Friday, 14 March 2008

Elizabeth Maconchy: Three Bagatelles for Oboe & Harpsichord.

I recently wrote that I felt Maconchy’s Three Bagatelles for Oboe & Harpsichord was a far removed from the ethos of her teacher Ralph Vaughan Williams as it is possible to imagine. I conceded that, although I was a great enthusiast of Maconchy’s music, I could not quite get to grips with these three miniatures. Yet a friend has challenged me to listen to them again and to make a few notes about them.

The work was composed in 1972 for a recital given by Lady Barbirolli (Evelyn Rothwell) and her duo partner Valda Aveling in the Purcell Rooms. Maconchy had already shown an interest in baroque instrumentation – she had composed a number of pieces for solo harpsichord in 1965 including Notebook and a Sonatina. She was to go on to write Touchstone for oboe and chamber orchestra and Trittico for two oboes, bassoon and harpsichord.
The opening allegro of the present work has a brisk rhythmic drive which emphasises the characteristics of both instruments. The 'feel' to the music is largely neo-classical – I believe that it actually nods to Stravinsky more than to Bartok – who was a great influence on Maconchy. It has been noted that the chord clusters in this movement are reminiscent of a passage from The Rite of Spring!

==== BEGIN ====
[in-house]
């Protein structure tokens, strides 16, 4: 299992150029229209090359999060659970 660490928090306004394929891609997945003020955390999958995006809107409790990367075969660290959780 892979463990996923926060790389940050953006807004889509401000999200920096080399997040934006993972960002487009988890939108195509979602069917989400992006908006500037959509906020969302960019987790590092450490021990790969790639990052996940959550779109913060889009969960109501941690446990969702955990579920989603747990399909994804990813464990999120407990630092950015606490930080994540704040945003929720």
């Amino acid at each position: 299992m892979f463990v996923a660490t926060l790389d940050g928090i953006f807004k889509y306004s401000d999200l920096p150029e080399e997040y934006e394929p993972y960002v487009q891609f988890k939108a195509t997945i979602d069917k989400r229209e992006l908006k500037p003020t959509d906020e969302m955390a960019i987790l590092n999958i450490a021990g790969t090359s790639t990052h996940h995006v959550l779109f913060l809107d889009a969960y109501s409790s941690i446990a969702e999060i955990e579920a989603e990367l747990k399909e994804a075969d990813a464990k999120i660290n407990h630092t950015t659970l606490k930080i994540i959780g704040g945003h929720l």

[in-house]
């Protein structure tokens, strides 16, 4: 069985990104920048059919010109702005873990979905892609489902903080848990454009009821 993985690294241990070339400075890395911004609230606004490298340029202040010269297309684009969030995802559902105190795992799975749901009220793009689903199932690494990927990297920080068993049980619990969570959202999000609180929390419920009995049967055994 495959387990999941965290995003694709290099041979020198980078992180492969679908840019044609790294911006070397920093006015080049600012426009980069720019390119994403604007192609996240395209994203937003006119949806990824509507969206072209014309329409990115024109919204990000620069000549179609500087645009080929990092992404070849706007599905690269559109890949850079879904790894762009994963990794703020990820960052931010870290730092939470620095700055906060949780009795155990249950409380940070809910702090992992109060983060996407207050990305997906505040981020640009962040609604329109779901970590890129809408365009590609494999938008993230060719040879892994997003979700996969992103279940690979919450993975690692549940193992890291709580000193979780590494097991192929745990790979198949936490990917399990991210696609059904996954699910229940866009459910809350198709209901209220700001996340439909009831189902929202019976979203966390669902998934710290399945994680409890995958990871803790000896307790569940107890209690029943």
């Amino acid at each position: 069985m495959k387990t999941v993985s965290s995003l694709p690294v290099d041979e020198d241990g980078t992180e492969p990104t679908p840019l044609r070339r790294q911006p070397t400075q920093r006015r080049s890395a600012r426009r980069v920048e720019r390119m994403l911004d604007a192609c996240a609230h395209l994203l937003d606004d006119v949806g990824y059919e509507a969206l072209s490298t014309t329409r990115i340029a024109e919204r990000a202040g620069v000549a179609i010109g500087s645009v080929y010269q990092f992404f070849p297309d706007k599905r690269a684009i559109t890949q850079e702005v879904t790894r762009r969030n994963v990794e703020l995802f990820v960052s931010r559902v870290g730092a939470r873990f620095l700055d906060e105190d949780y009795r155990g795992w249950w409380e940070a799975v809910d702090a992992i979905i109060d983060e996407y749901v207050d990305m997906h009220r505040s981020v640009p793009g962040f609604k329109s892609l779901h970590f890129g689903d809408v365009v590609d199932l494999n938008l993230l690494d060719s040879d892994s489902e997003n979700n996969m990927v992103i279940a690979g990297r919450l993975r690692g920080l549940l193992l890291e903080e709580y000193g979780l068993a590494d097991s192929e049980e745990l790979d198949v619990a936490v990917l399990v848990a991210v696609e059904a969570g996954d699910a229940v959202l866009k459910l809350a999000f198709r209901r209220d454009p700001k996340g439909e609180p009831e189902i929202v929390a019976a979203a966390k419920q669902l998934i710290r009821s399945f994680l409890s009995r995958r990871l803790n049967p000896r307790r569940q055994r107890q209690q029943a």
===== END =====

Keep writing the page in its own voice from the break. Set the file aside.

The 'poco lento' is perhaps the most idiomatic part of this work. It is not stilted or static but has the freedom of a fantasia. There is a spaciousness about this music that defies the three and half minute time span. The spread chords on the harpsichord are particularly appropriate.
The last movement is signed as a ‘vivo’ –perhaps it would be better to say that parts of it resemble a 'perpetuum mobile.' This is great writing for the players and develops through a variety of time signatures. There are a few moments of relaxation before the work closes with considerable √©lan.

These three miniatures are beautifully constructed – there is no doubt about that. They are an important addition to the repertoire for oboe and harpsichord -if for no other reason than few ‘modern’ composers choose to write for this combination. Yet more than this, these Bagatelles grow on you -there is a haunting quality about them that makes them compulsive. I am coming round to liking them…

Visit the link below and search around for a CD called "From Leipzig to London” for full details of this work and others on this fine disc.

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